Why people are taking this generic cautionary advice as an attack on their personal rights and freedoms I don't know. Every post that doesn't agree with y'all isn't a personal attack.

So please, Chill.

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Gerry
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tcg550
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Re: Great if you ever need to photograph a test
In reply to Colin Franks, 8 months ago

Colin Franks wrote:

It's interesting to witness such rigidity. Cheese and Rice, we're not talking about taking your lens apart, it's a simple, free test to see if ones lens is focusing properly! You make a simple adjustment which is.....for some strange reason....already in your camera (those stupid engineers) and that's it. If it turns out that it's correct, then great; but if turns out that it could use adjustment (like mine really did), all the better.

But you said you didn't know you had a problem until you checked. Were your photos in focus before the test? If the test was not available would you have even suspected you had a n issue?

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darklamp
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Addressed to everyone ( including me ) (nt)
In reply to Gerry Winterbourne, 8 months ago
No text.
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Colin Franks
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Re: Great if you ever need to photograph a test
In reply to tcg550, 8 months ago

tcg550 wrote:

But you said you didn't know you had a problem until you checked. Were your photos in focus before the test? If the test was not available would you have even suspected you had a n issue?

No, I didn't know I had a problem until I checked, but suspected.  I had done precious little shooting with the 50mm (I've only had it a short while), but I did have a few images at 1.2 that didn't seem to be focused where I had focused, so started looking into it, which lead me to the many various articles and YouTube videos showing this easy, reversible procedure.

I appreciate the comments about how making these adjustments at a particular distance away from the lens may be deleterious at other distances when shooting, but that makes me curious about why all of the tutorials say to do it at 5-10 times the focal range. Where did they get that from, and is it possibly correct?  I remember finding one YT video where the guy said to set it up at 50 times the focal range of the lens; that clearly was erroneous, or was it?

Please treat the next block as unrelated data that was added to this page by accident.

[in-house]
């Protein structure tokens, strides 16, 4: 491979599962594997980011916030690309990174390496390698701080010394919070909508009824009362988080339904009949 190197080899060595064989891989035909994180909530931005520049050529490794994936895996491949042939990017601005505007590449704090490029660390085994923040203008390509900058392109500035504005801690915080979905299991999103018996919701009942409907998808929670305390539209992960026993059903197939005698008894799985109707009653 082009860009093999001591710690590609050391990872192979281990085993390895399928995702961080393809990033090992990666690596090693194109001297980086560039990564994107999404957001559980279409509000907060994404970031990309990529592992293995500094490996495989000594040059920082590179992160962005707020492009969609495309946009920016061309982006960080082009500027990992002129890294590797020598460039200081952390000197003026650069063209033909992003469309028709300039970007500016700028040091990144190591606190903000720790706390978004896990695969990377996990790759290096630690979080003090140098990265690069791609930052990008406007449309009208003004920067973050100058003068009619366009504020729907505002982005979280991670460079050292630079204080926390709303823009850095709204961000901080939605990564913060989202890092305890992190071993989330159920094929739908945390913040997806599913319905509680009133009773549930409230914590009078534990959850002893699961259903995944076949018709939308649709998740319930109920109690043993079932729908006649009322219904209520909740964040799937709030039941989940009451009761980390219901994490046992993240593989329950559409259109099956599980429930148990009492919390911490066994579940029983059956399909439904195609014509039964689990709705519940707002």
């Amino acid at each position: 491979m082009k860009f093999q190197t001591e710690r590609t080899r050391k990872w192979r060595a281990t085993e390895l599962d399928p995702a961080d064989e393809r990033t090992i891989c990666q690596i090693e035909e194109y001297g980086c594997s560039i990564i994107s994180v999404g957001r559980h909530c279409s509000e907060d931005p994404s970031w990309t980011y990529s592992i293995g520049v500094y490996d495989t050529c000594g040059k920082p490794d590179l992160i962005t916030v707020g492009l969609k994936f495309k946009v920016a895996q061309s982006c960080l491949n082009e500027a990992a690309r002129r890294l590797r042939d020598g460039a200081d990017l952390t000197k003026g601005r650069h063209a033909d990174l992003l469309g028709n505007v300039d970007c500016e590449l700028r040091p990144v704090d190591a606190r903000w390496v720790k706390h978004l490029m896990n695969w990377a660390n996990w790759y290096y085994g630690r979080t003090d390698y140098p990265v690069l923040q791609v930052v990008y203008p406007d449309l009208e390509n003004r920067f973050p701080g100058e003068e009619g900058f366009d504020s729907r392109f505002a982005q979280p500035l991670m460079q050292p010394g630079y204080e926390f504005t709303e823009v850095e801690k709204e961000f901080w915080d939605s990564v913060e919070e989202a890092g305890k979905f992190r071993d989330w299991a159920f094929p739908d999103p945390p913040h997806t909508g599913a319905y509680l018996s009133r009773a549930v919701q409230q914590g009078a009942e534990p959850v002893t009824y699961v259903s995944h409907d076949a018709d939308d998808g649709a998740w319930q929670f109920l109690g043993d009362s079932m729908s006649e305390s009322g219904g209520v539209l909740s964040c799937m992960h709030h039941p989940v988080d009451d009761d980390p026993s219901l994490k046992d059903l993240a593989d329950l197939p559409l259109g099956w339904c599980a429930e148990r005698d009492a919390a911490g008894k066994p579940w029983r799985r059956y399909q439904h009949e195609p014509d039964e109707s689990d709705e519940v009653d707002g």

I may also re-do this test in different lighting (if the sun ever comes out again).  

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darklamp
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The internet
In reply to Colin Franks, 8 months ago

Where did they get that from

Alas people on the internet seem to have no conscience at all about making statements they just made up without bothering with anything as boring as checking they're true.  I could mention at least one oft quoted photography website where the owner can be shown to have posted completely self-contradictory statements about particular pieces of equipment.  It's there to drive people to the website, not help them.

Likewise, many people seem to repeat the first thing google finds and repeat it as if it was bound to be true.  And people seems to confuse something been said often with the truth, when the truth is often drowned out by people repeating the inaccuracy.

One advantage of these forums is that after a time you get to work out for yourself who's a reliable source and who's stuff you should triple check ( you should double check everyone ).

Generalizations about lenses are not easy to make which are not trivial.  Every design has it's own nuances.  Unfortunately people like generalizations.

So let's be careful out there.

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Skipper494
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Re: Check your lenses!
In reply to Clueless Wanderer, 8 months ago

Me, neither.

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meland
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Re: Great if you ever need to photograph a test
In reply to Colin Franks, 8 months ago

Colin Franks wrote:

tcg550 wrote:

But you said you didn't know you had a problem until you checked. Were your photos in focus before the test? If the test was not available would you have even suspected you had a n issue?

No, I didn't know I had a problem until I checked, but suspected. I had done precious little shooting with the 50mm (I've only had it a short while), but I did have a few images at 1.2 that didn't seem to be focused where I had focused, so started looking into it, which lead me to the many various articles and YouTube videos showing this easy, reversible procedure.

I appreciate the comments about how making these adjustments at a particular distance away from the lens may be deleterious at other distances when shooting, but that makes me curious about why all of the tutorials say to do it at 5-10 times the focal range. Where did they get that from, and is it possibly correct? I remember finding one YT video where the guy said to set it up at 50 times the focal range of the lens; that clearly was erroneous, or was it?

I may also re-do this test in different lighting (if the sun ever comes out again).

Canon themselves recommend to check and adjust at 50x the focal length. For the average person this is impossible for the longer focal lengths, unless you do it outside, so people have adapted the test to shorter distances.

In practice, if you are going to do this adjustment, it makes sense to do it at the working distances you would commonly shoot at for the focal length in question.